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Constitutional Courts and Democratic ValuesA European Perspective$
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Victor Ferreres Comella

Print publication date: 2009

Print ISBN-13: 9780300148671

Published to Yale Scholarship Online: October 2013

DOI: 10.12987/yale/9780300148671.001.0001

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Decentralizing Tendencies in the System

Decentralizing Tendencies in the System

Chapter:
(p.111) Chapter Ten Decentralizing Tendencies in the System
Source:
Constitutional Courts and Democratic Values
Author(s):

Víctor Ferreres Comella

Publisher:
Yale University Press
DOI:10.12987/yale/9780300148671.003.0011

This chapter presents a number of forces, both internal and external, to the domestic legal systems that push the centralized model of judicial review toward a more decentralized arrangement. Internally, the pressure comes from the principle that ordinary judges should interpret statutes in conformity with the constitution. Externally, the pressure derives from supranational developments. Ordinary judges, working under the guidance of the European Court of Justice, are entitled to review national legislation to guarantee that the laws of the European Union are respected. In some countries, moreover, ordinary judges can also invoke the European Convention on Human Rights, as interpreted by the European Court of Human Rights, to set aside domestic legislation. These developments must be taken seriously, since they may harm some of the values that inspire the centralized model.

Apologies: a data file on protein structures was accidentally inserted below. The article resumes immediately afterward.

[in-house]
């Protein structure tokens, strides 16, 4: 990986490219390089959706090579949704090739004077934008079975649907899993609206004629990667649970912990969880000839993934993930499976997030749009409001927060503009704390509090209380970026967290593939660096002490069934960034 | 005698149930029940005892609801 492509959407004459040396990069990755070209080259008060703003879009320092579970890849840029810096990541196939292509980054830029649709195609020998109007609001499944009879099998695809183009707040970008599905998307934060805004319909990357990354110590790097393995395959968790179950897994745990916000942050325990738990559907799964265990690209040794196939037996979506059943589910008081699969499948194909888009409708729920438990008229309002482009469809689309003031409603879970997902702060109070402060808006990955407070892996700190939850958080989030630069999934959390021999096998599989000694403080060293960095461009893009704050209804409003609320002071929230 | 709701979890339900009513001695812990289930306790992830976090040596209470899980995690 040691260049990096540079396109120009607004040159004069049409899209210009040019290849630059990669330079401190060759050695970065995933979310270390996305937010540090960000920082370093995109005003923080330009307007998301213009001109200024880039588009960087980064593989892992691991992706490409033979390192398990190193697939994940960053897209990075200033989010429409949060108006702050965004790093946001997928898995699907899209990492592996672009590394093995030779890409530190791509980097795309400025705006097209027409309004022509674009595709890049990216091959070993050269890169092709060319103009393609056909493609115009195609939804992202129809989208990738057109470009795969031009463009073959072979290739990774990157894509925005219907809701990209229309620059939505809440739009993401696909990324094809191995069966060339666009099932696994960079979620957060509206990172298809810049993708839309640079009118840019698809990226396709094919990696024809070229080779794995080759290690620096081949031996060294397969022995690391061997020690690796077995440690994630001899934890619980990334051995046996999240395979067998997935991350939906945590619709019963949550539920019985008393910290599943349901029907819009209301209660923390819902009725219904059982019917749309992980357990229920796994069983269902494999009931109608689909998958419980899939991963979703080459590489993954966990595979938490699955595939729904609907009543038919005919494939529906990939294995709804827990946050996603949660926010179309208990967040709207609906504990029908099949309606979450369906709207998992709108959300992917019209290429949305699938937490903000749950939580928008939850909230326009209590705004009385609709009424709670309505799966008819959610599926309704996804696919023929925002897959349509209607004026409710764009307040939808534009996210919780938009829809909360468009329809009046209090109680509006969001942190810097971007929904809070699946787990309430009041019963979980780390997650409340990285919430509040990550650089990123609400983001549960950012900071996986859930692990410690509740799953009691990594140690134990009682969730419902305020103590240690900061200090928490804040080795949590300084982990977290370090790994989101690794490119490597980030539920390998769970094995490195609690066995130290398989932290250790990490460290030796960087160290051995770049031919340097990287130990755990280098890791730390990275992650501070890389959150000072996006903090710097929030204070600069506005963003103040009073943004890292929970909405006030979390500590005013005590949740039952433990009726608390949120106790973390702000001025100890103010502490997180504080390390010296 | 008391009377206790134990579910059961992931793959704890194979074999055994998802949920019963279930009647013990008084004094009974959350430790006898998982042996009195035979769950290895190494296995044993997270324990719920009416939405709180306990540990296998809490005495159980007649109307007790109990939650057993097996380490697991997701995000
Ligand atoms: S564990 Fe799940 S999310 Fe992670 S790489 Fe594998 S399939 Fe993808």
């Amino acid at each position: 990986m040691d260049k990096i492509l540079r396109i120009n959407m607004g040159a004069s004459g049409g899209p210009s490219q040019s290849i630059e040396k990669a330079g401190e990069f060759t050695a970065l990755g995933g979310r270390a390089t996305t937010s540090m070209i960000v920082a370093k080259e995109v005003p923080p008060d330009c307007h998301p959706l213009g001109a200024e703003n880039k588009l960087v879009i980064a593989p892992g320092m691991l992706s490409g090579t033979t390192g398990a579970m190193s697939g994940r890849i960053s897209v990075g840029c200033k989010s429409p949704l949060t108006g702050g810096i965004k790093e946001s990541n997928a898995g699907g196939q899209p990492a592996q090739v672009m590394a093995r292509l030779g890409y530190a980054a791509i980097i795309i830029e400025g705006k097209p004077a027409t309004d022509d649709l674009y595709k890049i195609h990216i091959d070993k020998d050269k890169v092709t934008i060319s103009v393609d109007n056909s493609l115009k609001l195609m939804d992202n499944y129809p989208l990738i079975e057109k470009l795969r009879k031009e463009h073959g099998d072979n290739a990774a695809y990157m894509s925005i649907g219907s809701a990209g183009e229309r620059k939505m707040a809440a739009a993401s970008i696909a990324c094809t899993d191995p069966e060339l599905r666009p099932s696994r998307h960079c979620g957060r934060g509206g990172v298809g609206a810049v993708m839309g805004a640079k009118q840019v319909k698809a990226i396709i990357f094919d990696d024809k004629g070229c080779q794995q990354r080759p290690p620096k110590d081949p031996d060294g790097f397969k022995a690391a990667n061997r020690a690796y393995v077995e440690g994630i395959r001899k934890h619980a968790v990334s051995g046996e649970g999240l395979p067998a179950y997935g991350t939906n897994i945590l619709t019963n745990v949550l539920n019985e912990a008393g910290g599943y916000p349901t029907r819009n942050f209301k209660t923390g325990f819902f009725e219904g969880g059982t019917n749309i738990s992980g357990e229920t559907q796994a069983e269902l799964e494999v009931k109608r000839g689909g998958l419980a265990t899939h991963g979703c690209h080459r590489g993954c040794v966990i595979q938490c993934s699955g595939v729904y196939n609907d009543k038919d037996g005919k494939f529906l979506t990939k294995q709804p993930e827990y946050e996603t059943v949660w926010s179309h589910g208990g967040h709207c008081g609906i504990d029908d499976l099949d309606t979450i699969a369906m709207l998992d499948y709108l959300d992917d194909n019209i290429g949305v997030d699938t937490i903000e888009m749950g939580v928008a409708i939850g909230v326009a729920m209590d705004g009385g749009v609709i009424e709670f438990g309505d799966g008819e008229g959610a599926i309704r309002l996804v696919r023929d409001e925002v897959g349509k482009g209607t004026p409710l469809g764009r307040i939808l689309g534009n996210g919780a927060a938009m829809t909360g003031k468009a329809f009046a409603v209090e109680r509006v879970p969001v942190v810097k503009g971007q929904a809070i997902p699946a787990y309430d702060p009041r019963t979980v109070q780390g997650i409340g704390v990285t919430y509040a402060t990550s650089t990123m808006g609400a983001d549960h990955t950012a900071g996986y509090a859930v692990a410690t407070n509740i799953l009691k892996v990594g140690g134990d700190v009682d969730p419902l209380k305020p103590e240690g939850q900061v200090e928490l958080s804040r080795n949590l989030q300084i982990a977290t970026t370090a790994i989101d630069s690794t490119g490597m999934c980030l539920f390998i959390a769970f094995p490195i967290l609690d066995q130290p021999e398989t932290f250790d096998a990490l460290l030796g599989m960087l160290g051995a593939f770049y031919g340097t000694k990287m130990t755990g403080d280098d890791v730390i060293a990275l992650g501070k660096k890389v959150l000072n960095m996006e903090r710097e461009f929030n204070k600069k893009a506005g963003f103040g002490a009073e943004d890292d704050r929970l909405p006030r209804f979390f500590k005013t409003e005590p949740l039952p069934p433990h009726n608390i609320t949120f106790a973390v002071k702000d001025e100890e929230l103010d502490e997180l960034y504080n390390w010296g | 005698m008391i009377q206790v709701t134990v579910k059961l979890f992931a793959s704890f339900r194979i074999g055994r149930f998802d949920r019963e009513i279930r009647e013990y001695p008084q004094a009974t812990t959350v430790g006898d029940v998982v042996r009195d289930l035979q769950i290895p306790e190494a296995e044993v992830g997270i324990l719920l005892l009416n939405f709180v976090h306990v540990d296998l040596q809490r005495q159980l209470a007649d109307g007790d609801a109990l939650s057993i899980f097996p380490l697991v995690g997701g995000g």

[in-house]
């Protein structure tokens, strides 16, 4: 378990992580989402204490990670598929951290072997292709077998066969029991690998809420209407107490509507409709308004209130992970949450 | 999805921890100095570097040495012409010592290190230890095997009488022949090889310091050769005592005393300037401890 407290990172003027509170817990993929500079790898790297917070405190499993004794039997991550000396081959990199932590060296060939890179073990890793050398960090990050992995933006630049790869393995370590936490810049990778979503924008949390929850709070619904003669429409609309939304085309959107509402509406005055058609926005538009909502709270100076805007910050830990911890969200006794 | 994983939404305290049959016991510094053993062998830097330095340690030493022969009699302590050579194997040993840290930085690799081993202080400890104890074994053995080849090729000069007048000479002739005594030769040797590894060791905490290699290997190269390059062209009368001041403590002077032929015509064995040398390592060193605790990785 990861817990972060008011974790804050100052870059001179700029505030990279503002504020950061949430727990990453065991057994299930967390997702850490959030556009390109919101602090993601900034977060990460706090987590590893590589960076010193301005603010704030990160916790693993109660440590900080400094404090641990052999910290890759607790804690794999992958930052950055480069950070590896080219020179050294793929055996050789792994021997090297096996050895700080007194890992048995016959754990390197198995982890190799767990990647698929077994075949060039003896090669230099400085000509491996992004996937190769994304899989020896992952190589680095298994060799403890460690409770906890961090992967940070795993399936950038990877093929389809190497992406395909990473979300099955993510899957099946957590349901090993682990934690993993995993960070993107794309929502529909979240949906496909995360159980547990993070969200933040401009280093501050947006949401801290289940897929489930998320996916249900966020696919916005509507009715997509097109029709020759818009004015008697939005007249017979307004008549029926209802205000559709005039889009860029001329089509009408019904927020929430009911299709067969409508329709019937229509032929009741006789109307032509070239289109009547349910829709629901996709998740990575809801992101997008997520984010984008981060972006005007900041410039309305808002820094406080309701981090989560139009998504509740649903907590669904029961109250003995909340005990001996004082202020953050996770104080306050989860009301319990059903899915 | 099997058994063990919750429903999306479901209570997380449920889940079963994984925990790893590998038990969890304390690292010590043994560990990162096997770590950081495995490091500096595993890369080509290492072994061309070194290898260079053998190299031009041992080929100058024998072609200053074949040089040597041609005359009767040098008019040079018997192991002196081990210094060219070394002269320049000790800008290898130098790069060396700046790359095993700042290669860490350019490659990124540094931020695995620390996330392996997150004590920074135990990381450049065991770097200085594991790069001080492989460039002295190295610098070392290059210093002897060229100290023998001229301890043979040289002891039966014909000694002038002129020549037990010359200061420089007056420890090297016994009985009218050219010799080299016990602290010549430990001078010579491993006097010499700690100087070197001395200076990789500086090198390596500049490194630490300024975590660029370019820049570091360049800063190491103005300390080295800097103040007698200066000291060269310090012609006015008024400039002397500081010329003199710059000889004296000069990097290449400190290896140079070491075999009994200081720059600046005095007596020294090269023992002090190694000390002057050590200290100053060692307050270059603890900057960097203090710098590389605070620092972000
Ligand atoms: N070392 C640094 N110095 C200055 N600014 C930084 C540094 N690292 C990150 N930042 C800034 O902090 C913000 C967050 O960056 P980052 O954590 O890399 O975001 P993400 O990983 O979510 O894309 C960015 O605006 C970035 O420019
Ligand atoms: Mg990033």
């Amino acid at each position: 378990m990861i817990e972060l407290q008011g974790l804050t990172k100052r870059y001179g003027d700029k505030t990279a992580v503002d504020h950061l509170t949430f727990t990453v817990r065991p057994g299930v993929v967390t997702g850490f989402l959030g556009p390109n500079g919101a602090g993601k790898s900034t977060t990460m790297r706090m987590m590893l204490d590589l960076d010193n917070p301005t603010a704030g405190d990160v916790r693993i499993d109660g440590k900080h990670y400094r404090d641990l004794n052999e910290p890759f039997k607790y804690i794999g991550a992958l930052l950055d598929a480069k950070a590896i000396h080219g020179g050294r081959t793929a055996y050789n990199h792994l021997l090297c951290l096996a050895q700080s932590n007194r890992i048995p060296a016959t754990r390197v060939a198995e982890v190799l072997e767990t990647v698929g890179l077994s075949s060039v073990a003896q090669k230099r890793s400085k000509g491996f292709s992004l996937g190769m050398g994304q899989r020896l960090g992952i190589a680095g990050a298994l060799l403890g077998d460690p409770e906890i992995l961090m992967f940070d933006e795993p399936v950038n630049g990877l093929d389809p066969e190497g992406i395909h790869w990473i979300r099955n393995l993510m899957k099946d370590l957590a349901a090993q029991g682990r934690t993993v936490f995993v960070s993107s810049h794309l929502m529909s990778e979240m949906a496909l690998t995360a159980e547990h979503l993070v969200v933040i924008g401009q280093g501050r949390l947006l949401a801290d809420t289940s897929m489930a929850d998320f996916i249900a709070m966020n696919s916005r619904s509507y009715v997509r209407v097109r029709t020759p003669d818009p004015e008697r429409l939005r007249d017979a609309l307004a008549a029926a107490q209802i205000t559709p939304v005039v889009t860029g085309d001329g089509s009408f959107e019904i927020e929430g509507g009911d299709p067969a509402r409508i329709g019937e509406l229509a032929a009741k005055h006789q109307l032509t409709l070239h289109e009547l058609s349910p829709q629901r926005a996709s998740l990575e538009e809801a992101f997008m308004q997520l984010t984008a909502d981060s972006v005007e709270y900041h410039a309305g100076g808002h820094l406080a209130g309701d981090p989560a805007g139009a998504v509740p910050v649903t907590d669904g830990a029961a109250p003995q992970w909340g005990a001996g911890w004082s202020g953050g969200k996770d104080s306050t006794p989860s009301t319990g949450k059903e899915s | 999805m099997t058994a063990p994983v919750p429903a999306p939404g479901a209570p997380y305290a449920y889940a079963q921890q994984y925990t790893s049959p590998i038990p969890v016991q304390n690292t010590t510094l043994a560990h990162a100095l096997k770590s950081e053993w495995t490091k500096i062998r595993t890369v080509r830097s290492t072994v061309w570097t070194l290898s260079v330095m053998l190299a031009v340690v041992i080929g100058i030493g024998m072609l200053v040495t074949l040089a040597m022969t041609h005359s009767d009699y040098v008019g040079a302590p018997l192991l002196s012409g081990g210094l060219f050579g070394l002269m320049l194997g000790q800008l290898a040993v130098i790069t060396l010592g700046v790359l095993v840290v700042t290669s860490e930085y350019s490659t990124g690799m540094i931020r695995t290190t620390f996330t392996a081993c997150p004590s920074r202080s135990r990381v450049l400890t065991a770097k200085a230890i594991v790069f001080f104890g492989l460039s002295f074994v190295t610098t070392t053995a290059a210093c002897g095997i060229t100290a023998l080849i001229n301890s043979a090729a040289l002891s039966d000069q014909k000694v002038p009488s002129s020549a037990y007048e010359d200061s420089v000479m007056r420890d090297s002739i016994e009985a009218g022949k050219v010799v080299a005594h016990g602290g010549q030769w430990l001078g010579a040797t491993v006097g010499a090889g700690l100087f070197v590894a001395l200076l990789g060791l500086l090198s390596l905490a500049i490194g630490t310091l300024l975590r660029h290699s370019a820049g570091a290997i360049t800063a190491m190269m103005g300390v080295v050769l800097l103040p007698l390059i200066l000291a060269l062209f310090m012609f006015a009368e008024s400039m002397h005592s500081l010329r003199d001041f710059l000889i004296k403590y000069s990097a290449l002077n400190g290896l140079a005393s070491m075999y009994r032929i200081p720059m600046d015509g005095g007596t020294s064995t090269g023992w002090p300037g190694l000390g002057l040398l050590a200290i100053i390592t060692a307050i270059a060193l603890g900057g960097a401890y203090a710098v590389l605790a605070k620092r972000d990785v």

Keywords:   domestic legal systems, centralized model, decentralized arrangement, constitution, supranational developments, national legislation

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